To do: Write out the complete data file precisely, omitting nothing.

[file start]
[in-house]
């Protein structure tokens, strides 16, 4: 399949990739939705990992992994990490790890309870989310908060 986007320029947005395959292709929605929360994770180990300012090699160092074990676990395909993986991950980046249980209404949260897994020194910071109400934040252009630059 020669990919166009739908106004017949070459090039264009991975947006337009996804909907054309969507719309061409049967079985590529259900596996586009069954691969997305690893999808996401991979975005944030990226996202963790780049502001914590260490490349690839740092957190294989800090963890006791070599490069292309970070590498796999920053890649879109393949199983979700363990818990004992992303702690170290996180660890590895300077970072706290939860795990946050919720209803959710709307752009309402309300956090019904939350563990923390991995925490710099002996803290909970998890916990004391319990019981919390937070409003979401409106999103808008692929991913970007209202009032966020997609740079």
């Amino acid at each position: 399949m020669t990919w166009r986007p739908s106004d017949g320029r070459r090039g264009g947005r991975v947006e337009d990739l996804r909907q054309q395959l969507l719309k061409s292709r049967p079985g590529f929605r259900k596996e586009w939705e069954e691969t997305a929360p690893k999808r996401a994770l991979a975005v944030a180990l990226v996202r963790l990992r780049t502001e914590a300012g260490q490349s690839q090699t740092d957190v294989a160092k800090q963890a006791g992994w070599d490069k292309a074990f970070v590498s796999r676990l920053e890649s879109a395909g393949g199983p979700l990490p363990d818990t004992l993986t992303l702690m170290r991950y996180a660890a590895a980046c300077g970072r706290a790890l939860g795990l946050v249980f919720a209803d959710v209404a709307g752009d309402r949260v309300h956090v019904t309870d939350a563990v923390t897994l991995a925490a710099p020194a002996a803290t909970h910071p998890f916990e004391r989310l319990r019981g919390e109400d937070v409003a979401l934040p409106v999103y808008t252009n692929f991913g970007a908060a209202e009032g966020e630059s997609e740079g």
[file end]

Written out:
[in-house]
């Protein structure tokens, strides 16, 4: 399949990739939705990992992994990490790890309870989310908060 986007320029947005395959292709929605929360994770180990300012090699160092074990676990395909993986991950980046249980209404949260897994020194910071109400934040252009630059 020669990919166009739908106004017949070459090039264009991975947006337009996804909907054309969507719309061409049967079985590529259900596996586009069954691969997305690893999808996401991979975005944030990226996202963790780049502001914590260490490349690839740092957190294989800090963890006791070599490069292309970070590498796999920053890649879109393949199983979700363990818990004992992303702690170290996180660890590895300077970072706290939860795990946050919720209803959710709307752009309402309300956090019904939350563990923390991995925490710099002996803290909970998890916990004391319990019981919390937070409003979401409106999103808008692929991913970007209202009032966020997609740079």
């Amino acid at each position: 399949m020669t990919w166009r986007p739908s106004d017949g320029r070459r090039g264009g947005r991975v947006e337009d990739l996804r909907q054309q395959l969507l719309k061409s292709r049967p079985g590529f929605r259900k596996e586009w939705e069954e691969t997305a929360p690893k999808r996401a994770l991979a975005v944030a180990l990226v996202r963790l990992r780049t502001e914590a300012g260490q490349s690839q090699t740092d957190v294989a160092k800090q963890a006791g992994w070599d490069k292309a074990f970070v590498s796999r676990l920053e890649s879109a395909g393949g199983p979700l990490p363990d818990t004992l993986t992303l702690m170290r991950y996180a660890a590895a980046c300077g970072r706290a790890l939860g795990l946050v249980f919720a209803d959710v209404a709307g752009d309402r949260v309300h956090v019904t309870d939350a563990v923390t897994l991995a925490a710099p020194a002996a803290t909970h910071p998890f916990e004391r989310l319990r019981g919390e109400d937070v409003a979401l934040p409106v999103y808008t252009n692929f991913g970007a908060a209202e009032g966020e630059s997609e740079g």